If you’re driving between Grazalema and Zahara, then it’s worth stopping at the viewing points of Puerto de las Palomas and Puerto de los Acebuches, from where you can see all the valleys below.
The observation deck made for a fine picnic spot!
Zahara de la Sierra
Zahara is another one-of-a-kind village. Taking its name from the Arab Al-Sajra, or castle on a hill, the town felt to me like a fantasy location — with its mountaintop castle guarding a white ribbon of houses lower down below. From the castle grounds or the church square, you’ll get some fantastic views of the adjacent lake, which was formed by a dam constructed there in the 90’ies.
The town itself is the sort of peaceful place where locals nibble on tapas and the only noise you’ll hear are the church bells every hour. The church square is a perfect place to order a bottle of local vino rioja and watch the world go by.
Arcos de la Frontera
This incredible white village of Andalucia is situated on top of a huge limestone ridge, offering gorgeous views on both sides. The town takes the concept of ‘tiny cobblestoned streets’ to another level, as some streets are barely wide enough to pass through by car.
(This reminded me of a particular scene from the Netflix show Master of None, where the main characters get their car stuck in a tiny Italian street. Fortunately, this fate did not befall onto us.)
We stayed in Arcos de la Frontera for two nights, having found a wonderful B&B in a historical building right next to the main church. The town had more of a lively atmosphere at night than some of the previous towns mentioned, with several nice bars and many cute restaurants. If you’ve had your fill of tapas at this point, try the fantastic Moroccan food at Restaurante Aljibe.
While Arcos de La Frontera is situated outside of the national park of Grazalema, it’s a beautiful and lively place that easily warrants a longer stay.
Finally, I have to mention Ronda, as it is one of the top tourist highlights in Andalucia and easily added to a road trip to the white villages.
This remarkable town is split into two halves by an epic gorge and connected by a tall stone bridge.
Unlike the more remote pueblos blancos (white villages) mentioned before, Ronda is a larger town with many bus- and train connections to Malaga and other nearby cities. This has made it a popular day-trip destination for package tourists staying along the Costa Del Sol, so you can expect to see plenty of tour groups here.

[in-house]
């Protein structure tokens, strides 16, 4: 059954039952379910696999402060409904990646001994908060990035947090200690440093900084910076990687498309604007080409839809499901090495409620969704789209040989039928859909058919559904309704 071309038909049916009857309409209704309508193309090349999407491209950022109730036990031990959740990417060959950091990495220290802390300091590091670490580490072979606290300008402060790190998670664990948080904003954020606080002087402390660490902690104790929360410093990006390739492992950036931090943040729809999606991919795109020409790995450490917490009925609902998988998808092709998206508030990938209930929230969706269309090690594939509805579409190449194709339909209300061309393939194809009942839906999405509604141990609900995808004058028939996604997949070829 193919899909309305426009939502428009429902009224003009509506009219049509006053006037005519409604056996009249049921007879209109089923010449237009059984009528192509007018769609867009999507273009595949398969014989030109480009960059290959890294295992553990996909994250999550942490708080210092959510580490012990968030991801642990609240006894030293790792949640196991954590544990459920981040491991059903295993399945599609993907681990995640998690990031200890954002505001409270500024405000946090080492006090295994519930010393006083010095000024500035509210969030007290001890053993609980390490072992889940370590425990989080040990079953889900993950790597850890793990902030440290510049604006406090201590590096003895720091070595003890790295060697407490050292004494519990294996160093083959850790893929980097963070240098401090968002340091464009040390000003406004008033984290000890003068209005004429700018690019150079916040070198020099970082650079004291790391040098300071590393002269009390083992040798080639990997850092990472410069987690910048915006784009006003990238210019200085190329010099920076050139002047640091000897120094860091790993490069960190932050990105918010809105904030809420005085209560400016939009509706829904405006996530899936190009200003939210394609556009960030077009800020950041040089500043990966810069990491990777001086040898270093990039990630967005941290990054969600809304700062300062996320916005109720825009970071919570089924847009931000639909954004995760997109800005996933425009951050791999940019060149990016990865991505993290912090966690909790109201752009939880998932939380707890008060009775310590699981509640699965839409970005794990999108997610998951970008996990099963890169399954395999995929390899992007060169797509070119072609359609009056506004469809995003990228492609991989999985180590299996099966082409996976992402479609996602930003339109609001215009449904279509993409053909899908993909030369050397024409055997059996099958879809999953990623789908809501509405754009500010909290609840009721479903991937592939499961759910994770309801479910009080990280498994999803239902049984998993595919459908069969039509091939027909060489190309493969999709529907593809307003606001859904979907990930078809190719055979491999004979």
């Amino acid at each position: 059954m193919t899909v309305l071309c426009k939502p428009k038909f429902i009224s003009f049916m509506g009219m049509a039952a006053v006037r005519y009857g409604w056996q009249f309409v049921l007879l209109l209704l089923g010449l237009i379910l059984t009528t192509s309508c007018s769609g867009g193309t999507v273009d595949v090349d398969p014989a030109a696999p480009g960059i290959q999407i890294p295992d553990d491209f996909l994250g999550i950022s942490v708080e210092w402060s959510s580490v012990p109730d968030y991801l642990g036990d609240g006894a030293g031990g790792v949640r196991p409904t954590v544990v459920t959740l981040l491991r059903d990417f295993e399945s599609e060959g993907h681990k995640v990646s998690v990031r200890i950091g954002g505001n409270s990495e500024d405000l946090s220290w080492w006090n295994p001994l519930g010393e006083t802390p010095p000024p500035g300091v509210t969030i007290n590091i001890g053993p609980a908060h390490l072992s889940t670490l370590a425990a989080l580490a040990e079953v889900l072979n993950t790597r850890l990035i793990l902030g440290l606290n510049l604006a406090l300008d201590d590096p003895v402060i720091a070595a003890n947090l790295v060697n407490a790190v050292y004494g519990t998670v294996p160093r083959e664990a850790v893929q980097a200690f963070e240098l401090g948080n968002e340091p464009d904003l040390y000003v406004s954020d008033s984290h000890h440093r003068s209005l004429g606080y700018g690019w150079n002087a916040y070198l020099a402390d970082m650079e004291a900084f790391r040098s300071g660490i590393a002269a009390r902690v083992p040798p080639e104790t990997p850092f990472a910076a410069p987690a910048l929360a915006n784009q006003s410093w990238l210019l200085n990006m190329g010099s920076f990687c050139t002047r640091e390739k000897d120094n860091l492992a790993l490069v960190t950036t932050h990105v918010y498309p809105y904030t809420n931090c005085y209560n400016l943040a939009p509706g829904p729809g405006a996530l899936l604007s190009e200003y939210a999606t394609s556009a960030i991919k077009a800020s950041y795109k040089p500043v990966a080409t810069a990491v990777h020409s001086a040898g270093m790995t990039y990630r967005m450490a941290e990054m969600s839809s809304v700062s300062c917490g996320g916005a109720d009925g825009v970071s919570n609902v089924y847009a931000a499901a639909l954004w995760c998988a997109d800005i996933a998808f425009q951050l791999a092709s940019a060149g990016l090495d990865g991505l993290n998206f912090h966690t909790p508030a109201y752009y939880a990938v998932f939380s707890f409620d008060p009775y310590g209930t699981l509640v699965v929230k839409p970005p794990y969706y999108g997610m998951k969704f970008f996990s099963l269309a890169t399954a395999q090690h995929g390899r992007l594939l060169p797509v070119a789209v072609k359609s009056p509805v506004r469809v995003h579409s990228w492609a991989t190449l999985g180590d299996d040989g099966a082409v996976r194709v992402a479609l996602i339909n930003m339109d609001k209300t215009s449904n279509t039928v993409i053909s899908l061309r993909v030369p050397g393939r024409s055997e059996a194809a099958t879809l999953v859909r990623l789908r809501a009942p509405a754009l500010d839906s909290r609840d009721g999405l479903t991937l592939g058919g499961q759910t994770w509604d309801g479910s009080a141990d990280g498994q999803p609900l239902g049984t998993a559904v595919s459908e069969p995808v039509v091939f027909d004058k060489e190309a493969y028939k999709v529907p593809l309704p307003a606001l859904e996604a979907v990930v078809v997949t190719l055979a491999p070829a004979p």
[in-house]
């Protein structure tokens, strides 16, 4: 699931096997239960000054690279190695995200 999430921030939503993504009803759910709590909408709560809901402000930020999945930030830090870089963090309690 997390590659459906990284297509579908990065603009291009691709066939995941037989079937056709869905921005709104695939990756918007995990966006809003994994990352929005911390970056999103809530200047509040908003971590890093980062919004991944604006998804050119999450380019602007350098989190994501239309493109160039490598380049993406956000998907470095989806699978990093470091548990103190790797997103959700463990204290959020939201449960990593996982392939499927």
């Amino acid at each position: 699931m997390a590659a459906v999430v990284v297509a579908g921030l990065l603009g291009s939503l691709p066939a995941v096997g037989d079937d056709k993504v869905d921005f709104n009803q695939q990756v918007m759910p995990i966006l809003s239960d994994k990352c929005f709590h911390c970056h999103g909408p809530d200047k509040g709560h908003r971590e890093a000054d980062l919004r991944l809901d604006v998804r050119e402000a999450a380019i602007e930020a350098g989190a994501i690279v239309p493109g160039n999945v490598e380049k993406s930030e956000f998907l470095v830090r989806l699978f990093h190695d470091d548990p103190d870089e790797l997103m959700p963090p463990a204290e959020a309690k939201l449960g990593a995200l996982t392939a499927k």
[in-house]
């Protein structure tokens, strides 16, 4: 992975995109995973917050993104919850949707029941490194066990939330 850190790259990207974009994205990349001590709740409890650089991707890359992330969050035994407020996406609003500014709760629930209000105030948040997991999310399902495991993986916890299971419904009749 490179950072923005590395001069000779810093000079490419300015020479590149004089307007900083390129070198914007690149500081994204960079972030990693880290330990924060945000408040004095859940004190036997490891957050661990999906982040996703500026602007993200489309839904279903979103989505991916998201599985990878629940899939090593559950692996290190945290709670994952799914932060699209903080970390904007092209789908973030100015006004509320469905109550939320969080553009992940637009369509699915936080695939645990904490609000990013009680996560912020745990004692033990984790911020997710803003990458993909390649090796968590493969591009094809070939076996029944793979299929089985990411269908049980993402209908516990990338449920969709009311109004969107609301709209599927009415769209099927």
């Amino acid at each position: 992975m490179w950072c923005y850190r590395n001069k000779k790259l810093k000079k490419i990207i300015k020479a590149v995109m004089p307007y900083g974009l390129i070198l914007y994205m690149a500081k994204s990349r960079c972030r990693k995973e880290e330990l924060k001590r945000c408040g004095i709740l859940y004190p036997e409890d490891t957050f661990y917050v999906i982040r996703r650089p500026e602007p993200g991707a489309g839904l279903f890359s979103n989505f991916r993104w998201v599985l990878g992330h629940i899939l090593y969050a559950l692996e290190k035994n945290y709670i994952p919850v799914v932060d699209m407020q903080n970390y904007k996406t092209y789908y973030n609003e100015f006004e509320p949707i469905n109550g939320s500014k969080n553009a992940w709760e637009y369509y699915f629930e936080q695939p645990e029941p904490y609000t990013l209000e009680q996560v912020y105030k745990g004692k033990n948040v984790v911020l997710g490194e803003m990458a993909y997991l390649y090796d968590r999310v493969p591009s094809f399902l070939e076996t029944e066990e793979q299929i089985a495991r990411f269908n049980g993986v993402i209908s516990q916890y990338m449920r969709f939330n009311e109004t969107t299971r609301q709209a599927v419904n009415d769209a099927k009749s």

It’s not as quiet as the white villages of Andalucia, but Ronda is undeniably scenic and the walk to the bottom of the gorge is a must-do. I’ve now been to Ronda twice and enjoyed it most when I visited outside of the weekend, when the vibe is a bit more quiet, but even on a busy weekend it’s highly worth visiting. Since it’s close to Malaga, it can make the perfect end- or starting point to a road trip through the region.
The white villages of the Grazalema Natural Park are best visited on a road trip, but you could still experience a part of it by using public transportation. Ronda is easiest to reach; from there, you could take the once-a-day-only bus to Grazalema or Zahara, stay there for a night or two, and then go onwards to Seville. This will clearly require some careful planning, and to fully experience the white villages of Andalucia, it’s best to rent a car and explore by yourself.
How to plan a route
The white villages are mostly concentrated in one area, so it’s easy to string a bunch together and create a route between them.
We started and ended the trip in Seville, since we were staying in the city for a longer period. But if you’re travelling around Andalucia, it might make more sense to travel between Seville and Malaga, as the Sierra de Grazalema is basically located in the middle between them. If you’re renting a car, you may have to pay a fee in order to drop the car off in a different city.
Another possibility is to drive via the coastal city of Cádiz, where you can catch a nice ocean breeze before heading to Seville.
Other cool stuff in this region
- Parahawking Project near Algodonales, letting you paraglide while getting up close and personal with the vultures
- Vía Verde de la Sierra, a bicycle route following an abandoned railway line featuring 30 tunnels and 4 bridges
- Caminito del Rey, a famous hike along the steep walls of a narrow gorge in El Chorro (needs pre-booking)
- And countless more pueblos blancos